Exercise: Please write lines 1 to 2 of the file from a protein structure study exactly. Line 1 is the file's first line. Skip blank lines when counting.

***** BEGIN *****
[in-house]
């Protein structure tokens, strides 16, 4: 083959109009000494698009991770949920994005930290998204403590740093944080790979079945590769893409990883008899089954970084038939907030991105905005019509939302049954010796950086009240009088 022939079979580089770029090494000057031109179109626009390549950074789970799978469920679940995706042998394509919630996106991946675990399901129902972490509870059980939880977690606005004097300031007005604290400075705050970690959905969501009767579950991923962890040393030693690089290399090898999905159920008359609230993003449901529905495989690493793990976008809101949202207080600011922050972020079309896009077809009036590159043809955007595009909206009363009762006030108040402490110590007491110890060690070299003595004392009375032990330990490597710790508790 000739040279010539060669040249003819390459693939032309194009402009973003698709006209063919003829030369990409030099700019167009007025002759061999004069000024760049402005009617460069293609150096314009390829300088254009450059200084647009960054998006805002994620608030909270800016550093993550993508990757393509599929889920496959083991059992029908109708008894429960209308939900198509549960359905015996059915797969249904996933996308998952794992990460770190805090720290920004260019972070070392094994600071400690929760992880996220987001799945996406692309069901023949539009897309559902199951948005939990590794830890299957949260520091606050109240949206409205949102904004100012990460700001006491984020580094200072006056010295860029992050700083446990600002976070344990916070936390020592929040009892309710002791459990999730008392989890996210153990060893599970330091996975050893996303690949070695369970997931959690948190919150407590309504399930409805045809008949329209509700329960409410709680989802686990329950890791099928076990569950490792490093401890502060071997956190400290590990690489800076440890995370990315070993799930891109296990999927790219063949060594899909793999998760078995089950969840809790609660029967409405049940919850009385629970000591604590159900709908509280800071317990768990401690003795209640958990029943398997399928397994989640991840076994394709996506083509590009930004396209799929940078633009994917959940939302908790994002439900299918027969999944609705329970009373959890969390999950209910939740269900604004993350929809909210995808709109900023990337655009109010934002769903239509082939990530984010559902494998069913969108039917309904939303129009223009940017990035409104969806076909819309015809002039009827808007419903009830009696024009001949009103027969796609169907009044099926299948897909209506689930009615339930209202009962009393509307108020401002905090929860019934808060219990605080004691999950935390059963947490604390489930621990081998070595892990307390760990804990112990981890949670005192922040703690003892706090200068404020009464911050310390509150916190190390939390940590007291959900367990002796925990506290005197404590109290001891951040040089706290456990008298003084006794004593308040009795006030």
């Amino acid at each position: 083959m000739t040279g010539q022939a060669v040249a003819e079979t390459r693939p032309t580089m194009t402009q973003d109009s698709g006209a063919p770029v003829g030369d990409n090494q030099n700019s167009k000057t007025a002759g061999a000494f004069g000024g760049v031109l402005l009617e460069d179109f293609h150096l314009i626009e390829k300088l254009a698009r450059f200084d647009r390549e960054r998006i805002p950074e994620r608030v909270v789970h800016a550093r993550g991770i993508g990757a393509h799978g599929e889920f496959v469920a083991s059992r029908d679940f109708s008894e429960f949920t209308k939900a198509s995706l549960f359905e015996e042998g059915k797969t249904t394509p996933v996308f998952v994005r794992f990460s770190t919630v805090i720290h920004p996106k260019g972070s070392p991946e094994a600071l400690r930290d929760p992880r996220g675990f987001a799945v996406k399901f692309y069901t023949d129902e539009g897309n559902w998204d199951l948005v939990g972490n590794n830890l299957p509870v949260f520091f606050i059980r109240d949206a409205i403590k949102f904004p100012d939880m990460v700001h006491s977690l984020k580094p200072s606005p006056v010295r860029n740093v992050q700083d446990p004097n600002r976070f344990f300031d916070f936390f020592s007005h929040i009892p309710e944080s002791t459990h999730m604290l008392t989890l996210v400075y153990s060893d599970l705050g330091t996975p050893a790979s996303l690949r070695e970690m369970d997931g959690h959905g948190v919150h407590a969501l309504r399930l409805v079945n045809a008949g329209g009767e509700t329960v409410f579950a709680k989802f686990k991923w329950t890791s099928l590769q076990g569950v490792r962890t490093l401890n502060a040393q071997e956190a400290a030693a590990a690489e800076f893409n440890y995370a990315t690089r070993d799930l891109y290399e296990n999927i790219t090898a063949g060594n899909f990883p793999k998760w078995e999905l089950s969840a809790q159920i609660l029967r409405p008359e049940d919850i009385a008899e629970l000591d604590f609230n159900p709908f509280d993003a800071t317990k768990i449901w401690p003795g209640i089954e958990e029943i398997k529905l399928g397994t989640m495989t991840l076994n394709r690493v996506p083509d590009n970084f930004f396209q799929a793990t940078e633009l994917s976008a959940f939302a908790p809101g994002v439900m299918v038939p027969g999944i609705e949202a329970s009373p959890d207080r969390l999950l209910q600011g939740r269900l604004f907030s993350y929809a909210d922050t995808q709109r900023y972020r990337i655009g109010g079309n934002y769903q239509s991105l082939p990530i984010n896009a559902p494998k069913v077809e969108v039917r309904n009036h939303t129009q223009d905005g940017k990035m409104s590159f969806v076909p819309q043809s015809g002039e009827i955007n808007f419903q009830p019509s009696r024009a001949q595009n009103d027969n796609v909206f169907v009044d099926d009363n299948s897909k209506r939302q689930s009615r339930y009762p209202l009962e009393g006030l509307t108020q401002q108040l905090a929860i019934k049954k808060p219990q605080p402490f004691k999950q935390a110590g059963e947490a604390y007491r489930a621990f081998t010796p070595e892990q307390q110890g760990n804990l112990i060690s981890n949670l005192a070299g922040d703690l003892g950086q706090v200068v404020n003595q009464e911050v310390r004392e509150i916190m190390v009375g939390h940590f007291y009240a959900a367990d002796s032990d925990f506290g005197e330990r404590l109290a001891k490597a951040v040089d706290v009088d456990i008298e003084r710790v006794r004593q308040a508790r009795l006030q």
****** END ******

[in-house]
């Protein structure tokens, strides 16, 4: 083959109009000494698009991770949920994005930290998204403590740093944080790979079945590769893409990883008899089954970084038939907030991105905005019509939302049954010796950086009240009088 022939079979580089770029090494000057031109179109626009390549950074789970799978469920679940995706042998394509919630996106991946675990399901129902972490509870059980939880977690606005004097300031007005604290400075705050970690959905969501009767579950991923962890040393030693690089290399090898999905159920008359609230993003449901529905495989690493793990976008809101949202207080600011922050972020079309896009077809009036590159043809955007595009909206009363009762006030108040402490110590007491110890060690070299003595004392009375032990330990490597710790508790 000739040279010539060669040249003819390459693939032309194009402009973003698709006209063919003829030369990409030099700019167009007025002759061999004069000024760049402005009617460069293609150096314009390829300088254009450059200084647009960054998006805002994620608030909270800016550093993550993508990757393509599929889920496959083991059992029908109708008894429960209308939900198509549960359905015996059915797969249904996933996308998952794992990460770190805090720290920004260019972070070392094994600071400690929760992880996220987001799945996406692309069901023949539009897309559902199951948005939990590794830890299957949260520091606050109240949206409205949102904004100012990460700001006491984020580094200072006056010295860029992050700083446990600002976070344990916070936390020592929040009892309710002791459990999730008392989890996210153990060893599970330091996975050893996303690949070695369970997931959690948190919150407590309504399930409805045809008949329209509700329960409410709680989802686990329950890791099928076990569950490792490093401890502060071997956190400290590990690489800076440890995370990315070993799930891109296990999927790219063949060594899909793999998760078995089950969840809790609660029967409405049940919850009385629970000591604590159900709908509280800071317990768990401690003795209640958990029943398997399928397994989640991840076994394709996506083509590009930004396209799929940078633009994917959940939302908790994002439900299918027969999944609705329970009373959890969390999950209910939740269900604004993350929809909210995808709109900023990337655009109010934002769903239509082939990530984010559902494998069913969108039917309904939303129009223009940017990035409104969806076909819309015809002039009827808007419903009830009696024009001949009103027969796609169907009044099926299948897909209506689930009615339930209202009962009393509307108020401002905090929860019934808060219990605080004691999950935390059963947490604390489930621990081998070595892990307390760990804990112990981890949670005192922040703690003892706090200068404020009464911050310390509150916190190390939390940590007291959900367990002796925990506290005197404590109290001891951040040089706290456990008298003084006794004593308040009795006030």